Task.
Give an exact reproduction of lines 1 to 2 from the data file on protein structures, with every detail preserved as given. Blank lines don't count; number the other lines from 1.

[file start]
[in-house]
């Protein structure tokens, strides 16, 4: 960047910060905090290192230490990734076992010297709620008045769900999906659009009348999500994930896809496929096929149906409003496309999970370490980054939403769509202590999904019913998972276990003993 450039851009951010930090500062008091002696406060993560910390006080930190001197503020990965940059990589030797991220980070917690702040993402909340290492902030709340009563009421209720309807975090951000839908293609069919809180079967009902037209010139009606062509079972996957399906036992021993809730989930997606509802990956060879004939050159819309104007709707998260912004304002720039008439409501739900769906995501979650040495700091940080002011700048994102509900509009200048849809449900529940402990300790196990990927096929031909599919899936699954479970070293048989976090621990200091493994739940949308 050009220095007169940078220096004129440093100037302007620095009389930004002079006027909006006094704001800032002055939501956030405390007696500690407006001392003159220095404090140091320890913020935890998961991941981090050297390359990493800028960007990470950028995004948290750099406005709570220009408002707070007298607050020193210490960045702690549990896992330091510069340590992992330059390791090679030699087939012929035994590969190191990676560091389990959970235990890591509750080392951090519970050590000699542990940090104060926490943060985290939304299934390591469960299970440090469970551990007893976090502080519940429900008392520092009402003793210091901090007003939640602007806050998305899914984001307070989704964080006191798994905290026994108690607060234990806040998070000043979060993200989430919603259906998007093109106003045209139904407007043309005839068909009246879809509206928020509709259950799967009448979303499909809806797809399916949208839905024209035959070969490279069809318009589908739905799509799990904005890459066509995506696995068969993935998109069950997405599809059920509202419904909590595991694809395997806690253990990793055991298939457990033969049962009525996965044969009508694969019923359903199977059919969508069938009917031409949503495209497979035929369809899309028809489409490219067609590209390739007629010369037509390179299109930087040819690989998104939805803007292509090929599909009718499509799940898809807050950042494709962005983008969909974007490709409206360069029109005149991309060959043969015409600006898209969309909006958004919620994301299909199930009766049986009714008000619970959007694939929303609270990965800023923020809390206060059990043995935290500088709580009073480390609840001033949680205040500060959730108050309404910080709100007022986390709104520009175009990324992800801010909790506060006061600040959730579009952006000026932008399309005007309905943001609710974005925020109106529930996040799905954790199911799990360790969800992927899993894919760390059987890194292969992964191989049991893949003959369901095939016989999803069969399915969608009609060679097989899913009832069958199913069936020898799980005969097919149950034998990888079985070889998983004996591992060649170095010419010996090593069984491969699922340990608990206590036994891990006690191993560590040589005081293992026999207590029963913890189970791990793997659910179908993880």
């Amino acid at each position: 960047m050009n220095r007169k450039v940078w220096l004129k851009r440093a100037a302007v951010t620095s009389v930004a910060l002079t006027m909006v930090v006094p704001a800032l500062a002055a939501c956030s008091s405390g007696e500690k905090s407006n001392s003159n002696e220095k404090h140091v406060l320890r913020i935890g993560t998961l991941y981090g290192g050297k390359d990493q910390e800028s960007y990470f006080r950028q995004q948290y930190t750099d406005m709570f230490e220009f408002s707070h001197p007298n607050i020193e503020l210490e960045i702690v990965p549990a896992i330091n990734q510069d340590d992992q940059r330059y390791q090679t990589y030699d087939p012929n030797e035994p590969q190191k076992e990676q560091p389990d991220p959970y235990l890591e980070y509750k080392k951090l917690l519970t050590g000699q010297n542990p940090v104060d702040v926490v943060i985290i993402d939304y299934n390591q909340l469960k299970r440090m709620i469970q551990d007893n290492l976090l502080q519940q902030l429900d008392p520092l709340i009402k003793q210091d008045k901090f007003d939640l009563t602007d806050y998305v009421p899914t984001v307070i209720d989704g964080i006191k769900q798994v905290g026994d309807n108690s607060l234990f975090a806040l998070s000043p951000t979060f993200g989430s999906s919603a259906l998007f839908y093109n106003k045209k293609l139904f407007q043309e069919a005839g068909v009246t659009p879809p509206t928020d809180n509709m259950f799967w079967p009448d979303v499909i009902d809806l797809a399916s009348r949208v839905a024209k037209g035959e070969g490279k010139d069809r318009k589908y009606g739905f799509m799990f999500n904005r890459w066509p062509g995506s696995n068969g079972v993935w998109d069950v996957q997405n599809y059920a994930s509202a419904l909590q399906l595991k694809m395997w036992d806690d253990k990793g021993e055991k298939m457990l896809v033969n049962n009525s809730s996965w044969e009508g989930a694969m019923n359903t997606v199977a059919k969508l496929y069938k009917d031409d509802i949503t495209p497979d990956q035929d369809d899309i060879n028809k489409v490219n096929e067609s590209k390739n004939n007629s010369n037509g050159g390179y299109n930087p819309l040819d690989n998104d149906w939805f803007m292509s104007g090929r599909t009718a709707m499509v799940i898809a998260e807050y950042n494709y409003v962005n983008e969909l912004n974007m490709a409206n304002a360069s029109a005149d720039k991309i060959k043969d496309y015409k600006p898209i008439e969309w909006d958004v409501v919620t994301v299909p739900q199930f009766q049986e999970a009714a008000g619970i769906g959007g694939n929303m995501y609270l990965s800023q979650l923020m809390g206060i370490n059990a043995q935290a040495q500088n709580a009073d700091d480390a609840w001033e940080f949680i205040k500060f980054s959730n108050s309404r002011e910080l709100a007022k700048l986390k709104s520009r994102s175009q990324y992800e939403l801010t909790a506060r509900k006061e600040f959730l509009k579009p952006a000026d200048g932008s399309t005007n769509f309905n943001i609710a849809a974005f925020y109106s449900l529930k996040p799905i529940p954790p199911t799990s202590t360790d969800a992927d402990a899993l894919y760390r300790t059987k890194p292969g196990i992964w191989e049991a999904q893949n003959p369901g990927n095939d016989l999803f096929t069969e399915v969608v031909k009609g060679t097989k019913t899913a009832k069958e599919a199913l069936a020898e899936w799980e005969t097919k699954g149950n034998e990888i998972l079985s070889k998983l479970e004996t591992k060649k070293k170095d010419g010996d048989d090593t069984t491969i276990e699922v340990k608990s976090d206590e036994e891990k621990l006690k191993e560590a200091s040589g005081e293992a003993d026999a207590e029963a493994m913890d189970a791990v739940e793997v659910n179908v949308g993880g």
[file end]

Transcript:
[in-house]
């Protein structure tokens, strides 16, 4: 960047910060905090290192230490990734076992010297709620008045769900999906659009009348999500994930896809496929096929149906409003496309999970370490980054939403769509202590999904019913998972276990003993 450039851009951010930090500062008091002696406060993560910390006080930190001197503020990965940059990589030797991220980070917690702040993402909340290492902030709340009563009421209720309807975090951000839908293609069919809180079967009902037209010139009606062509079972996957399906036992021993809730989930997606509802990956060879004939050159819309104007709707998260912004304002720039008439409501739900769906995501979650040495700091940080002011700048994102509900509009200048849809449900529940402990300790196990990927096929031909599919899936699954479970070293048989976090621990200091493994739940949308 050009220095007169940078220096004129440093100037302007620095009389930004002079006027909006006094704001800032002055939501956030405390007696500690407006001392003159220095404090140091320890913020935890998961991941981090050297390359990493800028960007990470950028995004948290750099406005709570220009408002707070007298607050020193210490960045702690549990896992330091510069340590992992330059390791090679030699087939012929035994590969190191990676560091389990959970235990890591509750080392951090519970050590000699542990940090104060926490943060985290939304299934390591469960299970440090469970551990007893976090502080519940429900008392520092009402003793210091901090007003939640602007806050998305899914984001307070989704964080006191798994905290026994108690607060234990806040998070000043979060993200989430919603259906998007093109106003045209139904407007043309005839068909009246879809509206928020509709259950799967009448979303499909809806797809399916949208839905024209035959070969490279069809318009589908739905799509799990904005890459066509995506696995068969993935998109069950997405599809059920509202419904909590595991694809395997806690253990990793055991298939457990033969049962009525996965044969009508694969019923359903199977059919969508069938009917031409949503495209497979035929369809899309028809489409490219067609590209390739007629010369037509390179299109930087040819690989998104939805803007292509090929599909009718499509799940898809807050950042494709962005983008969909974007490709409206360069029109005149991309060959043969015409600006898209969309909006958004919620994301299909199930009766049986009714008000619970959007694939929303609270990965800023923020809390206060059990043995935290500088709580009073480390609840001033949680205040500060959730108050309404910080709100007022986390709104520009175009990324992800801010909790506060006061600040959730579009952006000026932008399309005007309905943001609710974005925020109106529930996040799905954790199911799990360790969800992927899993894919760390059987890194292969992964191989049991893949003959369901095939016989999803069969399915969608009609060679097989899913009832069958199913069936020898799980005969097919149950034998990888079985070889998983004996591992060649170095010419010996090593069984491969699922340990608990206590036994891990006690191993560590040589005081293992026999207590029963913890189970791990793997659910179908993880």